Professor from Weseda University, Tokyo, Gives Green Energy Talk to ISET Community
Thursday, 13 September, 2018

On September 13, ISET hosted Farhad Taghizaden-Sesary, Professor of Economics at Waseda University, Tokyo, and Senior Assistant to the Dean of Asian Development Bank Institute. Dr. Taghizaden-Sesary delivered a lecture entitled Green Energy Finances.

The main obstacle to the development of renewable energy projects is the lack of access to financial resources. Investors often consider renewable energy projects as risky investments; in addition, according to Dr. Taghizaden-Sesary, most investments in renewable energy are characterized by a low Internal Rate of Return.

During the presentation, Dr. Taghizaden-Sesary discussed some methods that could be used to promote investments in green energy. To finance large long-term projects, bank loans should be replaced by long-term investments from institutional investors (such as insurance or pension funds), whose investment horizon and ability to tap into a vast amount of long-term savings are more compatible with this type of investment.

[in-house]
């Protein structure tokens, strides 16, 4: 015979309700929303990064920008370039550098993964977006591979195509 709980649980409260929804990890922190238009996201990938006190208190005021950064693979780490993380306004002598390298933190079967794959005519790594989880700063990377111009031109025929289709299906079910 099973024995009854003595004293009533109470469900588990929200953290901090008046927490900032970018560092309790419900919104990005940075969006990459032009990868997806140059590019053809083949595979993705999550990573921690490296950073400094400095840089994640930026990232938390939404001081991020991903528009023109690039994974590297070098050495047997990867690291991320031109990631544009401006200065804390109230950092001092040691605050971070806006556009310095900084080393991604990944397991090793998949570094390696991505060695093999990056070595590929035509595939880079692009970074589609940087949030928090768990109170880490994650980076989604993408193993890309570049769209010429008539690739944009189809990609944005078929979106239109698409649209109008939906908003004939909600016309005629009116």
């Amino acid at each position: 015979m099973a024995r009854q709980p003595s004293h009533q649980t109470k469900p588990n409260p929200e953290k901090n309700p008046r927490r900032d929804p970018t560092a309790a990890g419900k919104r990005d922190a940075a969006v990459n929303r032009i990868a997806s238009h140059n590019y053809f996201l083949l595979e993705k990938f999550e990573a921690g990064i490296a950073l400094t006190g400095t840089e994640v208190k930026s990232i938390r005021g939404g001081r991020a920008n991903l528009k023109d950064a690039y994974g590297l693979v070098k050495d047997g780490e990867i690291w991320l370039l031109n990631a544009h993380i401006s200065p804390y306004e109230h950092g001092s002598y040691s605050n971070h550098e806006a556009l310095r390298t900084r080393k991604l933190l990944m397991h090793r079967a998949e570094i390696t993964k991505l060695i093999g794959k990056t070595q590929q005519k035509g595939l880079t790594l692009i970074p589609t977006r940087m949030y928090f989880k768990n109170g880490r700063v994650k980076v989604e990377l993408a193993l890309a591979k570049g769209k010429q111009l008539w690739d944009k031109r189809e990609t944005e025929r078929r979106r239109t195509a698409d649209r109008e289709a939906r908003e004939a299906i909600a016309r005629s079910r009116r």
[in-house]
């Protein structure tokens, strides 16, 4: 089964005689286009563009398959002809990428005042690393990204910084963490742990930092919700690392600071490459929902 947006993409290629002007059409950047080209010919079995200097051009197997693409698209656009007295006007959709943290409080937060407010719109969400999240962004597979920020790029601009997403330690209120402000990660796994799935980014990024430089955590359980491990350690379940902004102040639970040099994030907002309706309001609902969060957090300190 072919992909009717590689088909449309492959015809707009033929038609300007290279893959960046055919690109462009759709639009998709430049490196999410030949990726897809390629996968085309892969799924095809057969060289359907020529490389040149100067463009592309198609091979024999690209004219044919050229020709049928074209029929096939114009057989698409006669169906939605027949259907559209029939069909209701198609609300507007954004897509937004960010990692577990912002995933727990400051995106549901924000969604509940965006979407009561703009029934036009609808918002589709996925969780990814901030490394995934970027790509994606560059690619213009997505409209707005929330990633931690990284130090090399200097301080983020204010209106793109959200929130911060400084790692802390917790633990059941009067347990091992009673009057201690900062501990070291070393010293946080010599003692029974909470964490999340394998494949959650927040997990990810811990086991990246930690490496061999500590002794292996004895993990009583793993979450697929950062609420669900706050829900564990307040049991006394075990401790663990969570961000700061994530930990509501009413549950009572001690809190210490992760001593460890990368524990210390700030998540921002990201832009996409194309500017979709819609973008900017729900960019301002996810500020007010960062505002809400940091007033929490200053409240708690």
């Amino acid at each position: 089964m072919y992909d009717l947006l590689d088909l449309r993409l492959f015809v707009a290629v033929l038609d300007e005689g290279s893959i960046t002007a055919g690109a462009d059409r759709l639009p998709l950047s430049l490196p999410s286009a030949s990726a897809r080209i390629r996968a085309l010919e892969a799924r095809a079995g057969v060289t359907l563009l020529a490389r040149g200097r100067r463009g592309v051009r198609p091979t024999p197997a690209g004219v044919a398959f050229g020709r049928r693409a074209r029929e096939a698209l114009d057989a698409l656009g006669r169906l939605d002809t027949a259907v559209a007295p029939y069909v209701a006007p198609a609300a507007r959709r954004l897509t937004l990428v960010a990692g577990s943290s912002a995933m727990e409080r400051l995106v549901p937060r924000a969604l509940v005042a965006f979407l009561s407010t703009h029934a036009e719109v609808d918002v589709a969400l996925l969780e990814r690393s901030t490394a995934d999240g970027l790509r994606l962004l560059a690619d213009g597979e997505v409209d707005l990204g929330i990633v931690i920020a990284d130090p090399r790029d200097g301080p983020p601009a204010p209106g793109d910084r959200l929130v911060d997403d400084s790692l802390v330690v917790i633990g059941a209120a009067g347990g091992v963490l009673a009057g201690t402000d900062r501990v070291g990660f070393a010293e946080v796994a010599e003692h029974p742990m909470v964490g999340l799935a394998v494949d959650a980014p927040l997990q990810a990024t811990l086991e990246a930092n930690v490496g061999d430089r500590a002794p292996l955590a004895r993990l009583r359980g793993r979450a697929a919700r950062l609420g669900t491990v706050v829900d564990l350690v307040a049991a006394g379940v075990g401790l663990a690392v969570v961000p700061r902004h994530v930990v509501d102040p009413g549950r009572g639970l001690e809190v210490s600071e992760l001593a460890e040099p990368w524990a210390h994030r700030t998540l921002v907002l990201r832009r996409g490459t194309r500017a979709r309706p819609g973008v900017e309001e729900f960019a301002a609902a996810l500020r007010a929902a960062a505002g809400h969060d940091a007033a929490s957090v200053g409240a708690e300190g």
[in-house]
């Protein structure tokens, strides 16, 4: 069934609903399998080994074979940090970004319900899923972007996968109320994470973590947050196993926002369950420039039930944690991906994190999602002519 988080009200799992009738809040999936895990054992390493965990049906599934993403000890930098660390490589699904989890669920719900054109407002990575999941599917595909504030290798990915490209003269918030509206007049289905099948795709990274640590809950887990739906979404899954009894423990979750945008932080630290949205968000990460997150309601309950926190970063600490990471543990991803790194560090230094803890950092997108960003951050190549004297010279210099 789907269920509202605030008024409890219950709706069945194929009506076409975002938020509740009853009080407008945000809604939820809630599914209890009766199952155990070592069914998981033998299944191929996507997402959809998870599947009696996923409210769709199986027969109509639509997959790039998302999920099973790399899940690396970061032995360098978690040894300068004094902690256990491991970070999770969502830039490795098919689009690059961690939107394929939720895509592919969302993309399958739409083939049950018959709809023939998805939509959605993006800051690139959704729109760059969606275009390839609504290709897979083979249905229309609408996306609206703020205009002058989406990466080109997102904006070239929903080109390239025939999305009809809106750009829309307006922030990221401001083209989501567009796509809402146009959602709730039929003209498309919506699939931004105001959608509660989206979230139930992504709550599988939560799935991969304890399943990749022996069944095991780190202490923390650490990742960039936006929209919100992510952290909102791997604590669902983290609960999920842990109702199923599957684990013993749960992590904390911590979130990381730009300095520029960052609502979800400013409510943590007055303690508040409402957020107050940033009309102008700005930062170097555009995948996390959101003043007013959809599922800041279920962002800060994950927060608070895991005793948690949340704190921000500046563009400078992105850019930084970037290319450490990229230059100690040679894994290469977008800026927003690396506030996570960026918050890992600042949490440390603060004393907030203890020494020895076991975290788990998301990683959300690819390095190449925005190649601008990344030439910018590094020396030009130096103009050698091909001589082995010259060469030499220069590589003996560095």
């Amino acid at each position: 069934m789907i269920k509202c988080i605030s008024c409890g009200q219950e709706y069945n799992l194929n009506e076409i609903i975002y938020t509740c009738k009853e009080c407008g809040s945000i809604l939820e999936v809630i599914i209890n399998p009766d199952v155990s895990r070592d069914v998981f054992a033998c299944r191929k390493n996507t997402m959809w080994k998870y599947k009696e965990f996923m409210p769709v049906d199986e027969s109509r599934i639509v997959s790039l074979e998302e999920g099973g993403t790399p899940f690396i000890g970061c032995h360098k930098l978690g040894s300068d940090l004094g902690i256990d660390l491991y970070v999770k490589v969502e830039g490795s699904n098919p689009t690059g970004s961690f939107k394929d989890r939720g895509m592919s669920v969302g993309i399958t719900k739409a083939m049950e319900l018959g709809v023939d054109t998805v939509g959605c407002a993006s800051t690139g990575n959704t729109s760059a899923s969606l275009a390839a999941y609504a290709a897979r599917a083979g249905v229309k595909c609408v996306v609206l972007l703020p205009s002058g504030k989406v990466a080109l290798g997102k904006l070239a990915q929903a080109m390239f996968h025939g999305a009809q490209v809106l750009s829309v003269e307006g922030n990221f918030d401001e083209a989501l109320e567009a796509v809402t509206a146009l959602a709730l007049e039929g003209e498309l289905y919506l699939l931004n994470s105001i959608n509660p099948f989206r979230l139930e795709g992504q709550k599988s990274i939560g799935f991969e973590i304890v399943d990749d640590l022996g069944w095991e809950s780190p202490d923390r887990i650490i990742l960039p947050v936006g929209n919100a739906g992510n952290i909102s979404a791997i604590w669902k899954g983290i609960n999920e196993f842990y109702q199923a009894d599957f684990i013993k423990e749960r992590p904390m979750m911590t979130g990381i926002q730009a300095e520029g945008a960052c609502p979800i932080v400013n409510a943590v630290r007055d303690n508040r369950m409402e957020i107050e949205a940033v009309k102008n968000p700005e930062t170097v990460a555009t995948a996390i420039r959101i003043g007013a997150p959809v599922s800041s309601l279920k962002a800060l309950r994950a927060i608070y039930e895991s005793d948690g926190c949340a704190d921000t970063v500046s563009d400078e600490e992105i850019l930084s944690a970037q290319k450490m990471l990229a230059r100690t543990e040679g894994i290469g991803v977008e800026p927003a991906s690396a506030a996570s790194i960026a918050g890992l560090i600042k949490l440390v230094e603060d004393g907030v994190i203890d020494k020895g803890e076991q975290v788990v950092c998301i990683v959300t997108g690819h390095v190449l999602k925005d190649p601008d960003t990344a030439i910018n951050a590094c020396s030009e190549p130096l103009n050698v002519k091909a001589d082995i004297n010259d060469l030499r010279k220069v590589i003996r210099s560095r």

Another option is to increase the Internal Rate of return on renewable energy investments by utilizing resources coming from the (positive) spillover effects of such projects on tax revenues. Excess tax revenues collected due to the realization of the projects are (in part or total) transferred to the investors, thereby increasing the rate of return of green energy projects.

For smaller-sized projects, the suggestion is to introduce a new way to finance risky projects, which has experienced some success in Japan in the form of the Hometown Investment Trust Funds (HIT). The main objective of the HIT fund is to connect local investors with projects to be implemented in their own vicinities. In addition to receiving monetary returns, investors gain non-monetary benefits associated with the realization of the projects. Individual investors choose their preferred projects and make investments via the internet through a platform set up by specialized licensed companies. Through these trust funds, many Japanese people have already been able to contribute – with small payments – to the collection of significant amounts of money later used for the construction of green energy projects.